NEW YORK (Jul. 9)
When a group of philanthropists eager to help transform synagogue life went looking for a leader, they required nearly unheard-of credentials.
Synagogues: Transformation and Renewal, known as STAR, sought a candidate intimately familiar with synagogue life and well-versed in the complexities of Jewish communal life.
“They needed someone who knew the synagogue world, ideally someone who worked as a congregation rabbi,” said Rabbi Sidney Schwarz, a leading synagogue renewal advocate who was not involved in the search.
“But a lot of rabbis don’t get how the Jewish community functions.”
By all accounts, STAR found that rare set of skills in Rabbi Hayim Herring, 43, of Minneapolis, who this month officially became executive director of a highly visible, and potentially powerful, force in the national synagogue renewal movement.
“This was an inspired hire,” Schwarz said of Herring.
Launched with a bang in December 1999 with an $18 million, five-year pledge by mega-philanthropists Edgar Bronfman, Charles Schusterman and Michael Steinhardt, STAR was aimed at making systematic upgrades in American synagogue life.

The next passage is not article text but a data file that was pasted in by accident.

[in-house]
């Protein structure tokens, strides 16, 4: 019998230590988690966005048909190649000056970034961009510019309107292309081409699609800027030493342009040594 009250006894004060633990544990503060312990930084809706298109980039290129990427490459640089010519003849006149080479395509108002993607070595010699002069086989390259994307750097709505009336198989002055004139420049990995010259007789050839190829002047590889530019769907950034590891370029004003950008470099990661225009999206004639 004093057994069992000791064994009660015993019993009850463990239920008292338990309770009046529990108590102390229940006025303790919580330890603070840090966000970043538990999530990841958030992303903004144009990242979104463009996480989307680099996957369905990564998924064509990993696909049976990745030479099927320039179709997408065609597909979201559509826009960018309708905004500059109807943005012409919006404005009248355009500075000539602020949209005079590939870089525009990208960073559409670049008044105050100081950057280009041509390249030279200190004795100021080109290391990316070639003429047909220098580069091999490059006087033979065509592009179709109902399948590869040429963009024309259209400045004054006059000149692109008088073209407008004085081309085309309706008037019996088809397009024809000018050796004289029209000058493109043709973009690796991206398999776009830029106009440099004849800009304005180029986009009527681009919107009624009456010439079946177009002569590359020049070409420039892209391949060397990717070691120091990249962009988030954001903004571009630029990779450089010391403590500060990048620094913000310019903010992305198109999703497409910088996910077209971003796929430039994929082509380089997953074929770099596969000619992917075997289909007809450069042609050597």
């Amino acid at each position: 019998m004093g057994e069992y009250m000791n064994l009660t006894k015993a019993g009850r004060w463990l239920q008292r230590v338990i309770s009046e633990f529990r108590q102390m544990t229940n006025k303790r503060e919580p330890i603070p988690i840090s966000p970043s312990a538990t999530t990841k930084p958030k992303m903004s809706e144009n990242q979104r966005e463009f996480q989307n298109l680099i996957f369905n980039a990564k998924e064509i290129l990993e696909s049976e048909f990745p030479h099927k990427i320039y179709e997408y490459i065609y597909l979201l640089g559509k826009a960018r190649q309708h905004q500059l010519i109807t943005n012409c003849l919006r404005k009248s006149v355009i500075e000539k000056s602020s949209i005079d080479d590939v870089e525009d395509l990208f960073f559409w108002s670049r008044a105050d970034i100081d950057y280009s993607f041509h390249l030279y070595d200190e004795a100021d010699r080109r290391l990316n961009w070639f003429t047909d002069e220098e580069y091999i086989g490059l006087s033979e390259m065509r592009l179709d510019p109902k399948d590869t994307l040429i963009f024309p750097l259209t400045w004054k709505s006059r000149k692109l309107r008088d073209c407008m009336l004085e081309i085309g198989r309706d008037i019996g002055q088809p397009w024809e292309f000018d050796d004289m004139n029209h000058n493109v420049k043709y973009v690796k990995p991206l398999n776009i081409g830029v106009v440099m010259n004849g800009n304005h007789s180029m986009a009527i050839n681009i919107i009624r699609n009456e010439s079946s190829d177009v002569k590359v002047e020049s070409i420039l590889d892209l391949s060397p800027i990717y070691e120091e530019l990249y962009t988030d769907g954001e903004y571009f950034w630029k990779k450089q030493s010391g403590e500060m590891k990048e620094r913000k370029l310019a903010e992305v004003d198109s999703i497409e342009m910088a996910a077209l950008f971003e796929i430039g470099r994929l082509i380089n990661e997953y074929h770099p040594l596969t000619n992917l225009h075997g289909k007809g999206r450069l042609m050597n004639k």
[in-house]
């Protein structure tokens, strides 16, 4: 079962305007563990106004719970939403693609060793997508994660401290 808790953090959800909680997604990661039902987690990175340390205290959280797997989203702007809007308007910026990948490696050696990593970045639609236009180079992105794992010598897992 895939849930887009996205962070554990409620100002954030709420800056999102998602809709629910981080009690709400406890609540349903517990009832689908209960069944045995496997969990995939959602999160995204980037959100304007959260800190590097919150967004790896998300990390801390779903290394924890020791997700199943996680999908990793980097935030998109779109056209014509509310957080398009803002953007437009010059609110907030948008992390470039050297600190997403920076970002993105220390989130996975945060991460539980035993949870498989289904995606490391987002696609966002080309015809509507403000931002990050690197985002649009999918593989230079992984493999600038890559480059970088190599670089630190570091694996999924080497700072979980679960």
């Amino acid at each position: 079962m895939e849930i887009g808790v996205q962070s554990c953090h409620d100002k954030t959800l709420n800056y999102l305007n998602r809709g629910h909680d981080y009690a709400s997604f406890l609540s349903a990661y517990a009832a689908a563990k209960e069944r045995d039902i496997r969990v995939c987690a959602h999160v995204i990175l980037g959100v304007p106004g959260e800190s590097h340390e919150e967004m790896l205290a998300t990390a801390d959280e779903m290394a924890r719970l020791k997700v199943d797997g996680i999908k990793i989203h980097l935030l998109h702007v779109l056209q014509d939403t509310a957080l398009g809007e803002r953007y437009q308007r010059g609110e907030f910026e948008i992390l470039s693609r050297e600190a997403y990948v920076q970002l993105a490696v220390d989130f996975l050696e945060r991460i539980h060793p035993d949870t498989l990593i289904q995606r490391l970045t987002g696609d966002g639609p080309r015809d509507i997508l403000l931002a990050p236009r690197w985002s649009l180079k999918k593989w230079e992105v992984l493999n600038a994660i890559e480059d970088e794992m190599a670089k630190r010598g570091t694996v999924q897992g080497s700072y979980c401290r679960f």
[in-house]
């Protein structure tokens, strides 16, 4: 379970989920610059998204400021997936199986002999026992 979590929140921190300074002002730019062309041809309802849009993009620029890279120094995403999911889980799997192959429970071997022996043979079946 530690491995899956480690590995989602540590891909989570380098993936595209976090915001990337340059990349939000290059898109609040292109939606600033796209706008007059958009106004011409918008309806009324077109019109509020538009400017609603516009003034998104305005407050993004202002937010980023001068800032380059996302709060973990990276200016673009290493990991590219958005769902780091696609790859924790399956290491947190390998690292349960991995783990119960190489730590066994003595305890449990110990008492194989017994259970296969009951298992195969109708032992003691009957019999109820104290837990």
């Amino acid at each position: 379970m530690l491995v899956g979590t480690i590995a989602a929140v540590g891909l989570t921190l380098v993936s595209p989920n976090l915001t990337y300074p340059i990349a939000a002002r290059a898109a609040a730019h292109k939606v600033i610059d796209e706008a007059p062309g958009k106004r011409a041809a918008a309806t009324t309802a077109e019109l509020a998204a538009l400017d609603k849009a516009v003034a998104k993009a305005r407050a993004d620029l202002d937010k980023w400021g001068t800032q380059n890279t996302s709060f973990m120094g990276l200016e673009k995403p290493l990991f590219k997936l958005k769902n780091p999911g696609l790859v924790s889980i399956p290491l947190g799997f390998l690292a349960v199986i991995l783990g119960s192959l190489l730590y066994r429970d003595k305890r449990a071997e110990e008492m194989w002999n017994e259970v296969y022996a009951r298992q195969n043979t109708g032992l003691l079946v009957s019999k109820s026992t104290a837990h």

In September 2000, STAR held a “summit” in Chicago, which was followed by regional meetings among synagogue leaders.
It focused much of its efforts on high technology and the Internet. STAR initially awarded $565,750 in grants ranging from $10,000 to $50,000 in 2001 to 25 communities in North America, many of whom matched the grants to total some $1.1 million.
But the group suffered a big blow last year with the death of Schusterman, who was the primary visionary behind STAR and committed $11.25 million to the project.
His wife, Lynn, stepped into the vacuum, committing to maintain her husband’s funding and remaining fully active in STAR.
Herring said he has already met several times with Lynn Schusterman to discuss STAR, and she is “deeply committed” to her husband’s vision.
Still, Schusterman’s death, coming early in STAR’s history, left STAR as “a vision that was not fully formed,” Herring said.
Now Herring aims to build on those early efforts. The group has relocated from Chicago to Minnesota and is about to detail its 2002 round of grants to 12 applicants.
Herring says he is not content to sit back and watch the money get spent.
“I want to assess the impact of the grants that have already been awarded,” he said. “Was it implemented in a way that was promised? How has it made the synagogue more effective? How is it changed Jewish life?”